Wellbutrin XL

Mirtazapine (Remeron®) for Insomnia

Mirtazapine is an antidepressant used for the treatment of mild to severe depression. Mirtazapine is effective in all levels of severity of depressive illness, as well as is in a broad range of symptoms associated with depression.

Although mirtazapine has a tetracyclic chemical structure it is classified as a noradrenergic and specific serotonergic antidepressant (NaSSA). This medication may be used in preference to an SSRI due to the fact that it causes fewer sexual difficulties, that are a relatively common side effects of SSRIs. Due to its unique pharmacologic profile, mirtazapine is virtually devoid of anticholinergic, adrenolytic, and serotonin-related side effects, and is relatively safe if it is overdosed.

Efficacy for insomnia

Mirtazapine is well-known to produce sedation and so potentially may be helpful in the treatment of insomnia. Although not formally approved by FDA as a sleep aid, mirtazapine is commonly used to improve night-time sleep.

Current research indicates that mirtazapine has definite sleep enhancing effects in patients with major depressive disorder 10-11. But evidence of mirtazapine efficacy for insomnia in relatively healthy people is scanty.

Mirtazapine as a sedating antidepressant may be a good choice for depression accompanied by sleep problems.

There is some evidence, that mirtazapine may be a more effective sleep-promoting medication than SSRIs6. However, the lack of clinical studies directly comparing mirtazapine with other sleeping pills hampers any definitive conclusions regarding its relative efficacy.

Mechanism of sleep promotion

Mirtazapine's sedative action has its roots in an antihistaminergic activity -- via histamine-1 receptor antagonism. Antagonism of serotonin 5-HT2 receptors also contributes to sleep-promoting properties.

Mirtazapine effects on sleep 6:

  • Increased total sleep time
  • Improved sleep latency (time to fall asleep)
  • Decreased wake time after sleep onset
  • Increased slow-wave sleep (restorative sleep) 11
  • Prolonged REM latency11
  • Decreased the number of REM episodes11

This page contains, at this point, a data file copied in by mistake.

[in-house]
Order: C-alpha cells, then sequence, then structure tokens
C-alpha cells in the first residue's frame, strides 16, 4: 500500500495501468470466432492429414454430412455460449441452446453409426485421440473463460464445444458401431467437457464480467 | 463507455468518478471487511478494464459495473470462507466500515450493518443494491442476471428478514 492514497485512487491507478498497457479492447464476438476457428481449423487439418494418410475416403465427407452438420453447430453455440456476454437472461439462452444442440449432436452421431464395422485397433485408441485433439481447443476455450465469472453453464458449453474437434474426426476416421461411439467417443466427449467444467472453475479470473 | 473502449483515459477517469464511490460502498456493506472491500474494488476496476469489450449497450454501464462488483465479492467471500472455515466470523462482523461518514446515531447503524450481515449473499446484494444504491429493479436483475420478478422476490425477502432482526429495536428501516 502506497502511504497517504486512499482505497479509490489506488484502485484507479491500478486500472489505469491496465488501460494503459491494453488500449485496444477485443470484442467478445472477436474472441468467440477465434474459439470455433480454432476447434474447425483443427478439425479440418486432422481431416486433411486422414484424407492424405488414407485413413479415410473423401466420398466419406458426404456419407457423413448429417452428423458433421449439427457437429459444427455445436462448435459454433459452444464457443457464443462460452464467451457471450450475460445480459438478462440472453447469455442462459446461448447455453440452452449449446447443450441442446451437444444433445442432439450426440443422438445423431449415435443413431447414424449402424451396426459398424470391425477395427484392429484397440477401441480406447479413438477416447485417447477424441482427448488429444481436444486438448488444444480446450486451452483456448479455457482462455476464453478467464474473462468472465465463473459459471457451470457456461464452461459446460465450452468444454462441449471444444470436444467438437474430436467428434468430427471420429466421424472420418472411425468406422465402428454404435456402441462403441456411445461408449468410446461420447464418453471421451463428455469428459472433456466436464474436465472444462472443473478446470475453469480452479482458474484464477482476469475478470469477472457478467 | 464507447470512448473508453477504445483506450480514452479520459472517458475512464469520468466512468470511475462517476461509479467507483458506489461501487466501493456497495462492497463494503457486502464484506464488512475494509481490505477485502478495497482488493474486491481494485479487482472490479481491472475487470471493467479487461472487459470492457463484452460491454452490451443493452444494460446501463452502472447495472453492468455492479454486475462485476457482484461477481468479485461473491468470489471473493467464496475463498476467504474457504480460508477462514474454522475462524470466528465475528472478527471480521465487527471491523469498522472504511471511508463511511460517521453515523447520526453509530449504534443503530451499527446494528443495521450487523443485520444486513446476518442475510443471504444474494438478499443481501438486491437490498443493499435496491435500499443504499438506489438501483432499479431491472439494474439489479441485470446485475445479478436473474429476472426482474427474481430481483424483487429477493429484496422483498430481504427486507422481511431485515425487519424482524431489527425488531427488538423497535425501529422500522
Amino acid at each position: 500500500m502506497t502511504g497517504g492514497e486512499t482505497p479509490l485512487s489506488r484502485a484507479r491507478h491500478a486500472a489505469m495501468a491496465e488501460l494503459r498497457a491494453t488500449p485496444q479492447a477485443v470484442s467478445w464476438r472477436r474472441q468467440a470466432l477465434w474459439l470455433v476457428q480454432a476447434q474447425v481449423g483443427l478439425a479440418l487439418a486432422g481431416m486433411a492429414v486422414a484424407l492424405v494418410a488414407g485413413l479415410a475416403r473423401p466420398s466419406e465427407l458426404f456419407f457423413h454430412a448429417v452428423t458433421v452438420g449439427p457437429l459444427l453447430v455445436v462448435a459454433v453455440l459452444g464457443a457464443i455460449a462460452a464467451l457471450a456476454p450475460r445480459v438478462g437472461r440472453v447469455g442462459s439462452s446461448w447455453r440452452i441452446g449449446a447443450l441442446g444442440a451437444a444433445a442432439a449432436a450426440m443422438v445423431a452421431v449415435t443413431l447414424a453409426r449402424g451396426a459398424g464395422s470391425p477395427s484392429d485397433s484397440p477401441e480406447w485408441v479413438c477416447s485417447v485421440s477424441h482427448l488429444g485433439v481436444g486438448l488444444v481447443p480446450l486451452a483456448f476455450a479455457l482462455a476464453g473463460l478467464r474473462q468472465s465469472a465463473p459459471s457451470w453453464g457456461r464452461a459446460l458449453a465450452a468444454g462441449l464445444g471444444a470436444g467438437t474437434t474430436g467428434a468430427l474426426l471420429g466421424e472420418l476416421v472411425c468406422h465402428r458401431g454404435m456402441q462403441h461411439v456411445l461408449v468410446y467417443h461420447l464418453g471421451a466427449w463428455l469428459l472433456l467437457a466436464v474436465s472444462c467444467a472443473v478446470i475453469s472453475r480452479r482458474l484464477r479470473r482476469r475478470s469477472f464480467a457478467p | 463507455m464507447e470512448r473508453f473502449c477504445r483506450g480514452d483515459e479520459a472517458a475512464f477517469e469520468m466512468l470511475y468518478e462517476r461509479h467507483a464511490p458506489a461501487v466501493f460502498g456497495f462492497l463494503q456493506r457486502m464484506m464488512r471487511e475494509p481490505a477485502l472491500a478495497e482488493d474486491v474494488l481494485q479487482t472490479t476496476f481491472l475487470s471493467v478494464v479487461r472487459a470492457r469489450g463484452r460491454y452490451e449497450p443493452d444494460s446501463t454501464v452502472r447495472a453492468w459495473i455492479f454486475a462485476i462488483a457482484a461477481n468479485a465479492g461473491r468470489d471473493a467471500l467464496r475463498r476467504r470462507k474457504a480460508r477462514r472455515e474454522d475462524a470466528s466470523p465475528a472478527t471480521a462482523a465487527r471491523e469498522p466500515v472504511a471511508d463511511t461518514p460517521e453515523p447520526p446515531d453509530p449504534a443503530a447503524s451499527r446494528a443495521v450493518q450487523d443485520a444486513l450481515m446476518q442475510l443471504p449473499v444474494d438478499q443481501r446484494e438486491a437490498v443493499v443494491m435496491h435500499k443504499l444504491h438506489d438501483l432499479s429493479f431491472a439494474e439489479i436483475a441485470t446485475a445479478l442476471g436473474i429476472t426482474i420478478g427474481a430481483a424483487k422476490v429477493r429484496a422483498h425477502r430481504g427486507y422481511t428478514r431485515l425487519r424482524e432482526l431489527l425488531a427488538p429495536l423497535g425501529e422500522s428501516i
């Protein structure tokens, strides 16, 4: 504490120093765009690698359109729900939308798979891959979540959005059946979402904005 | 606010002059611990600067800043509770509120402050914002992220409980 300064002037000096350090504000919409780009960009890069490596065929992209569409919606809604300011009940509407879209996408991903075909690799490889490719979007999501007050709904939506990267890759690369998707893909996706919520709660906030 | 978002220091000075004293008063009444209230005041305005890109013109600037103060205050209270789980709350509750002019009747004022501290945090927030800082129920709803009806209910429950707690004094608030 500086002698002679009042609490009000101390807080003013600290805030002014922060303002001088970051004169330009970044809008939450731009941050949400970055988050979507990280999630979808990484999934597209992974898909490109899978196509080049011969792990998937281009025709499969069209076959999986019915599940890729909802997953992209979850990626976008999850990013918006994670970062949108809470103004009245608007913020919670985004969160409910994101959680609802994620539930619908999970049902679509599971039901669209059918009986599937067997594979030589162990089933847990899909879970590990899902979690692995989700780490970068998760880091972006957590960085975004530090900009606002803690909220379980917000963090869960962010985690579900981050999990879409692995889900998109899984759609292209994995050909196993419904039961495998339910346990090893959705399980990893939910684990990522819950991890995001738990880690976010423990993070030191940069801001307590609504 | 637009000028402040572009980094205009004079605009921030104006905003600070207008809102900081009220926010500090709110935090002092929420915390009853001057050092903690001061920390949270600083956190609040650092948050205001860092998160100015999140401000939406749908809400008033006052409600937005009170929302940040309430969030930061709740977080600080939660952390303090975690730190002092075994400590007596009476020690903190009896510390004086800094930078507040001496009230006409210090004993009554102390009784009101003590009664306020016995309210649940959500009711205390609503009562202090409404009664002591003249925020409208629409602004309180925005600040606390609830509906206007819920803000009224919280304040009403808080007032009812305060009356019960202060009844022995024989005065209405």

Mirtazapine dosage for insomnia ranges from 7.5 mg to 30 mg at bedtime. Lower doses of mirtazapine are generally more sedating than higher doses. Sedating effects of mirtazapine diminish in doses higher than 30 mg due to adrenergic effects.


  • Helps fall asleep and stay asleep throughout the night. Mirtazapine also improves sleep quality and promotes more restful and restorative sleep.
  • Decreases the concomitant use of sleep medications 10
  • Works at low dosage, resulting in fewer side effects and an easier withdrawal.
  • Low toxicity and safety in overdose 2
  • Unique pharmacology enables to use mirtazapine in combination with other antidepressants.
  • Does not cause sexual dysfunction.
  • Antiemetic benefits 4.


Risks associated with using mirtazapine as a sleep aid:

  • Not FDA licensed for insomnia treatment. There are better, proven treatments.
  • Lack of strong evidence. There are no data demonstrating the usefulness of mirtazapine for chronic insomnia.
  • Daytime sedation because mirtazapine's half-life is greater than the usual sleep period. Approximately half of the patients who take mirtazapine develop noticeable sleepiness, sedation, and exhaustion. Mirtazapine-induced sleepiness can be aggravated by alcohol, benzodiazepines, and other CNS depressants.
  • Weight gain. Mirtazapine increases appetite, causes voracious cravings for sweets and carbohydrates 9. In fact, increased appetite and weight gain is the predominant reason why people stop taking mirtazapine (Remeron®).
  • Withdrawal. Taking low doses of the drug for the purpose of treating insomnia can still result in discontinuation effects.